John L. Marshall, MD; Bruce D. Cheson, MD; David Kerr, CBE, MD, DSc, FRCP, FMedSci

Disclosures

June 10, 2013

In This Article

One Step at a Time

Dr. Cheson: Getting back to what you were saying, we need to lead by example. If we don't do it right, the people in our division won't do it right. The people in the community won't do it right. So we have to be the leaders. The National Comprehensive Cancer Network guidelines or the International Working Group lymphoma criteria -- whatever -- we have to say something because third-party payers pay attention to that. If we say that PET scans shouldn't be done in surveillance, they are not going to pay for it anymore.

So, we have an opportunity in that arena. But with the drug situation, all the sectors have to get together, sit down, and figure out what to do about it because the companies are going to shoot themselves in the foot. They are going to develop these drugs and totally price themselves out of existence.

Dr. Marshall: I like this statistic. There are 6 billion people in the world and only 1 billion have access to cancer care. Is this the right way to go? If we could simply find another 2 billion, could the price be cut in half with the same return on investment? Why have we done such a bad job of embracing our global friends in cancer care? Is it price? Is it efficacy? Has it not been a priority for our countries? David has thought a lot about this.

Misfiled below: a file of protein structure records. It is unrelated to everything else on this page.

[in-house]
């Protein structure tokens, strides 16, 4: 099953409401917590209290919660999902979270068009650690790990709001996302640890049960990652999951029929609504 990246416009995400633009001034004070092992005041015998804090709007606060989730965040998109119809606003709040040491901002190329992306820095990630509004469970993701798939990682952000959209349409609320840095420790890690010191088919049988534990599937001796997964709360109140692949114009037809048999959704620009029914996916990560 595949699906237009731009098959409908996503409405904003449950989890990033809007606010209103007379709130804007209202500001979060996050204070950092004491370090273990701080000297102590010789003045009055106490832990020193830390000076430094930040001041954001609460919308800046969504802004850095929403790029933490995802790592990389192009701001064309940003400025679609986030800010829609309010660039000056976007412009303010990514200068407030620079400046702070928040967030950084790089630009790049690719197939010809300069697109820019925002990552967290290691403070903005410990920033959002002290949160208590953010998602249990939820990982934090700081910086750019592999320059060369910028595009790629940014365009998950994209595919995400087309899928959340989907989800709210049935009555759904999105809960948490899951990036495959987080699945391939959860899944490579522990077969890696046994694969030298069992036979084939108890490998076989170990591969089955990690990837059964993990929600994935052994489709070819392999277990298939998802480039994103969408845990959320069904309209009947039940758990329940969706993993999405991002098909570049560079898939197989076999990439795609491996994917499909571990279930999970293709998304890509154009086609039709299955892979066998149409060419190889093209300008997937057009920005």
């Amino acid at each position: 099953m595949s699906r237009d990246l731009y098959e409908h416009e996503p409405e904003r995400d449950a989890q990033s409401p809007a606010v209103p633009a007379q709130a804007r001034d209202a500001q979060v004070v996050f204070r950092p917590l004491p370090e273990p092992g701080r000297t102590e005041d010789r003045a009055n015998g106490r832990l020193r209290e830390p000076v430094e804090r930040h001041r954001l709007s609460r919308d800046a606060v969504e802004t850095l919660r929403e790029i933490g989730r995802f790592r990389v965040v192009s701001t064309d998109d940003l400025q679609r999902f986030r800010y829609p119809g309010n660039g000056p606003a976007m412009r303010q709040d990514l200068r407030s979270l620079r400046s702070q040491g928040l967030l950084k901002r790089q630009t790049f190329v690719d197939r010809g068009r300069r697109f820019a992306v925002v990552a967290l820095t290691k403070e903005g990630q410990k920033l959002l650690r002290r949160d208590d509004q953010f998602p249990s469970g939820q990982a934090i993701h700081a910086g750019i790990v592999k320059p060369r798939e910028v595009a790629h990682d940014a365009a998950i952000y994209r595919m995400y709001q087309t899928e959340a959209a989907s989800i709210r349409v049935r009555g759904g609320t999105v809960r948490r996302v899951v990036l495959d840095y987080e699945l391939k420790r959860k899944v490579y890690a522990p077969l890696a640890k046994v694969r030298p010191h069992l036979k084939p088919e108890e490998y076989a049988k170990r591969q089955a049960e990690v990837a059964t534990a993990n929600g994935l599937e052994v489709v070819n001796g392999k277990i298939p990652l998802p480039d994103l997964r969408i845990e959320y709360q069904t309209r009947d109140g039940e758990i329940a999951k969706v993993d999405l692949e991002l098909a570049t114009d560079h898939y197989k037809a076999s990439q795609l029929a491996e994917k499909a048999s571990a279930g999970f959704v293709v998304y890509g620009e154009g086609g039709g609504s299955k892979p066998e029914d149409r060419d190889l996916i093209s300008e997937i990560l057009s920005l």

Dr. Kerr: All that you said is exactly true, John. But I wonder whether there are different research paradigms. We were noodling earlier about continuous low-dose chemotherapy possibly being metronomic. Perhaps we need to direct some of our intellect or drive and energy to designing trials that are appropriate for low-income and emerging nations in reducing toxicity. I'm not saying that we go for the big bang and look for an 80% cure rate; but if it costs $1 a day, a 50% cure rate is a start. And then, often in emerging nations, it's putting the building blocks in place to do something. I would rather do something that is imperfect than wait forever to do something that is perfect.

Dr. Marshall: Are there any closing comments on value in cancer medicine?

Dr. Cheson: It can't stop when they turn the cameras off today. We need to continue this dialogue and figure out a way to bring in the sectors and sit down and convince everybody that it has to be done. We are in a new era in cancer care. We have exciting new drugs. But they are not going to do anybody any good if you can't get them to the people because they can't afford them.

We have to make sure that not only are they really cool, but they are really worth the money. There has to be value in them.

Dr. Marshall: Bruce and David, thank you so much for joining us today. It has been a good and interesting discussion. Change the world step by step.

Thank you for joining us on Medscape Oncology Insights. This is John Marshall, reporting from ASCO 2013.

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